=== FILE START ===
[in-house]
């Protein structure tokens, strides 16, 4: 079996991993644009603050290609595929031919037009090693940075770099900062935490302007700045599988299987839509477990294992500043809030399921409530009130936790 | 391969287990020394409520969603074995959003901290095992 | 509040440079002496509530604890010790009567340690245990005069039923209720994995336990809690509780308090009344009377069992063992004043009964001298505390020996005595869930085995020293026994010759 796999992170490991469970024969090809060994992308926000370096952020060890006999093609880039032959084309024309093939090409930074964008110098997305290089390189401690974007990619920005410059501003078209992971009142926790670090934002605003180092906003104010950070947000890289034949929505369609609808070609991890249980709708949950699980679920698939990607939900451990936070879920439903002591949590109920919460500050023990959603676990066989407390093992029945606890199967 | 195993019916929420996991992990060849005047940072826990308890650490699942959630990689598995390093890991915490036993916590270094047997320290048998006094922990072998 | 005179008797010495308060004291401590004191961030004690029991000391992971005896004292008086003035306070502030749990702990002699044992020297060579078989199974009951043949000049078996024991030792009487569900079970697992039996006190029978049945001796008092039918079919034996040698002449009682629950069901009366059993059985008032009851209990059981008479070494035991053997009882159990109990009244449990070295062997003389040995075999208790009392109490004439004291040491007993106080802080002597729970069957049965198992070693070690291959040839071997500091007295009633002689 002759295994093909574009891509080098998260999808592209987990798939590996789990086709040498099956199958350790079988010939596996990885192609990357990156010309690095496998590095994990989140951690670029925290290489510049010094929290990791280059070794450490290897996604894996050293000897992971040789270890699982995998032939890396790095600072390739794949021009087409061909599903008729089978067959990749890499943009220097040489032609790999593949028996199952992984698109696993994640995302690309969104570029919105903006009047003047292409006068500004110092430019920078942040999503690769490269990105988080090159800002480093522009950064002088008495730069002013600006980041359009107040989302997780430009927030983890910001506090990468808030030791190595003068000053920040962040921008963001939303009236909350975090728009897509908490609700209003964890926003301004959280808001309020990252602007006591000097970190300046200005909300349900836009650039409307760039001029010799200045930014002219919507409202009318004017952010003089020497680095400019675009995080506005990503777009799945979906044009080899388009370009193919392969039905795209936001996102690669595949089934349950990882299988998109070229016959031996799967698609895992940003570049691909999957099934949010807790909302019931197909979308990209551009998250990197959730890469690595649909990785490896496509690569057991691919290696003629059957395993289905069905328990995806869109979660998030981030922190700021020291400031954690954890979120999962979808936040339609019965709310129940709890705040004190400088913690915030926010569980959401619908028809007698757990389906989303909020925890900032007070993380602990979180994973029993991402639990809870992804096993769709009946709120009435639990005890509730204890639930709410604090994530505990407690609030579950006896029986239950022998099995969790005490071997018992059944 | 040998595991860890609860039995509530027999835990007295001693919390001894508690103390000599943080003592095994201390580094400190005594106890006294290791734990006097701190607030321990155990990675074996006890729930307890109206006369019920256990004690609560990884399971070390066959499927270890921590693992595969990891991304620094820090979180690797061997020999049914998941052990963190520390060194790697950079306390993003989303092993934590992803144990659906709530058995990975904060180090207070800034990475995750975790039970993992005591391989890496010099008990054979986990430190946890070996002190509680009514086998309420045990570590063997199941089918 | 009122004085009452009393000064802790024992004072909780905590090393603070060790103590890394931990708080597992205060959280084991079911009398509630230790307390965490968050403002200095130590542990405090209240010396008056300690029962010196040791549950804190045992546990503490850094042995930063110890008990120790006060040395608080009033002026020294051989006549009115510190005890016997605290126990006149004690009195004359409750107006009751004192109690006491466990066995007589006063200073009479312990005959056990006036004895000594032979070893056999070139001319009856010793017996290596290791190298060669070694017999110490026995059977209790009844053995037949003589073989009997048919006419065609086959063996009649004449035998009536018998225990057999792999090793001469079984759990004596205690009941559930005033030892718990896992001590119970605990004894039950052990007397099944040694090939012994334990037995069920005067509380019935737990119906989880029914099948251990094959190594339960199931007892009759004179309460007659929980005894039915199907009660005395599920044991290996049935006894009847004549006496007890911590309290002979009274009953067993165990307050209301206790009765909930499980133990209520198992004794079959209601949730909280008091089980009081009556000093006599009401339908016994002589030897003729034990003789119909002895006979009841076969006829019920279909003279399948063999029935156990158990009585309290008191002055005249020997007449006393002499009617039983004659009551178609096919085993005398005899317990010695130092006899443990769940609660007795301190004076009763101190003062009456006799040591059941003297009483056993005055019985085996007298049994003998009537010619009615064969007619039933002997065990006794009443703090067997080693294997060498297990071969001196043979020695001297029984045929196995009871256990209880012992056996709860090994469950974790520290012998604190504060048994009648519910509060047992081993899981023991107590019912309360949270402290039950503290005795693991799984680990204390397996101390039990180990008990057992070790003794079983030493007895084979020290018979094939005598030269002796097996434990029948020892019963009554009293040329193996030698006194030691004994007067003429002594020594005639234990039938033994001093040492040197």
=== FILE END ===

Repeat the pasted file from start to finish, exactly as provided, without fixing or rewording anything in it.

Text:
[in-house]
């Protein structure tokens, strides 16, 4: 079996991993644009603050290609595929031919037009090693940075770099900062935490302007700045599988299987839509477990294992500043809030399921409530009130936790 | 391969287990020394409520969603074995959003901290095992 | 509040440079002496509530604890010790009567340690245990005069039923209720994995336990809690509780308090009344009377069992063992004043009964001298505390020996005595869930085995020293026994010759 796999992170490991469970024969090809060994992308926000370096952020060890006999093609880039032959084309024309093939090409930074964008110098997305290089390189401690974007990619920005410059501003078209992971009142926790670090934002605003180092906003104010950070947000890289034949929505369609609808070609991890249980709708949950699980679920698939990607939900451990936070879920439903002591949590109920919460500050023990959603676990066989407390093992029945606890199967 | 195993019916929420996991992990060849005047940072826990308890650490699942959630990689598995390093890991915490036993916590270094047997320290048998006094922990072998 | 005179008797010495308060004291401590004191961030004690029991000391992971005896004292008086003035306070502030749990702990002699044992020297060579078989199974009951043949000049078996024991030792009487569900079970697992039996006190029978049945001796008092039918079919034996040698002449009682629950069901009366059993059985008032009851209990059981008479070494035991053997009882159990109990009244449990070295062997003389040995075999208790009392109490004439004291040491007993106080802080002597729970069957049965198992070693070690291959040839071997500091007295009633002689 002759295994093909574009891509080098998260999808592209987990798939590996789990086709040498099956199958350790079988010939596996990885192609990357990156010309690095496998590095994990989140951690670029925290290489510049010094929290990791280059070794450490290897996604894996050293000897992971040789270890699982995998032939890396790095600072390739794949021009087409061909599903008729089978067959990749890499943009220097040489032609790999593949028996199952992984698109696993994640995302690309969104570029919105903006009047003047292409006068500004110092430019920078942040999503690769490269990105988080090159800002480093522009950064002088008495730069002013600006980041359009107040989302997780430009927030983890910001506090990468808030030791190595003068000053920040962040921008963001939303009236909350975090728009897509908490609700209003964890926003301004959280808001309020990252602007006591000097970190300046200005909300349900836009650039409307760039001029010799200045930014002219919507409202009318004017952010003089020497680095400019675009995080506005990503777009799945979906044009080899388009370009193919392969039905795209936001996102690669595949089934349950990882299988998109070229016959031996799967698609895992940003570049691909999957099934949010807790909302019931197909979308990209551009998250990197959730890469690595649909990785490896496509690569057991691919290696003629059957395993289905069905328990995806869109979660998030981030922190700021020291400031954690954890979120999962979808936040339609019965709310129940709890705040004190400088913690915030926010569980959401619908028809007698757990389906989303909020925890900032007070993380602990979180994973029993991402639990809870992804096993769709009946709120009435639990005890509730204890639930709410604090994530505990407690609030579950006896029986239950022998099995969790005490071997018992059944 | 040998595991860890609860039995509530027999835990007295001693919390001894508690103390000599943080003592095994201390580094400190005594106890006294290791734990006097701190607030321990155990990675074996006890729930307890109206006369019920256990004690609560990884399971070390066959499927270890921590693992595969990891991304620094820090979180690797061997020999049914998941052990963190520390060194790697950079306390993003989303092993934590992803144990659906709530058995990975904060180090207070800034990475995750975790039970993992005591391989890496010099008990054979986990430190946890070996002190509680009514086998309420045990570590063997199941089918 | 009122004085009452009393000064802790024992004072909780905590090393603070060790103590890394931990708080597992205060959280084991079911009398509630230790307390965490968050403002200095130590542990405090209240010396008056300690029962010196040791549950804190045992546990503490850094042995930063110890008990120790006060040395608080009033002026020294051989006549009115510190005890016997605290126990006149004690009195004359409750107006009751004192109690006491466990066995007589006063200073009479312990005959056990006036004895000594032979070893056999070139001319009856010793017996290596290791190298060669070694017999110490026995059977209790009844053995037949003589073989009997048919006419065609086959063996009649004449035998009536018998225990057999792999090793001469079984759990004596205690009941559930005033030892718990896992001590119970605990004894039950052990007397099944040694090939012994334990037995069920005067509380019935737990119906989880029914099948251990094959190594339960199931007892009759004179309460007659929980005894039915199907009660005395599920044991290996049935006894009847004549006496007890911590309290002979009274009953067993165990307050209301206790009765909930499980133990209520198992004794079959209601949730909280008091089980009081009556000093006599009401339908016994002589030897003729034990003789119909002895006979009841076969006829019920279909003279399948063999029935156990158990009585309290008191002055005249020997007449006393002499009617039983004659009551178609096919085993005398005899317990010695130092006899443990769940609660007795301190004076009763101190003062009456006799040591059941003297009483056993005055019985085996007298049994003998009537010619009615064969007619039933002997065990006794009443703090067997080693294997060498297990071969001196043979020695001297029984045929196995009871256990209880012992056996709860090994469950974790520290012998604190504060048994009648519910509060047992081993899981023991107590019912309360949270402290039950503290005795693991799984680990204390397996101390039990180990008990057992070790003794079983030493007895084979020290018979094939005598030269002796097996434990029948020892019963009554009293040329193996030698006194030691004994007067003429002594020594005639234990039938033994001093040492040197």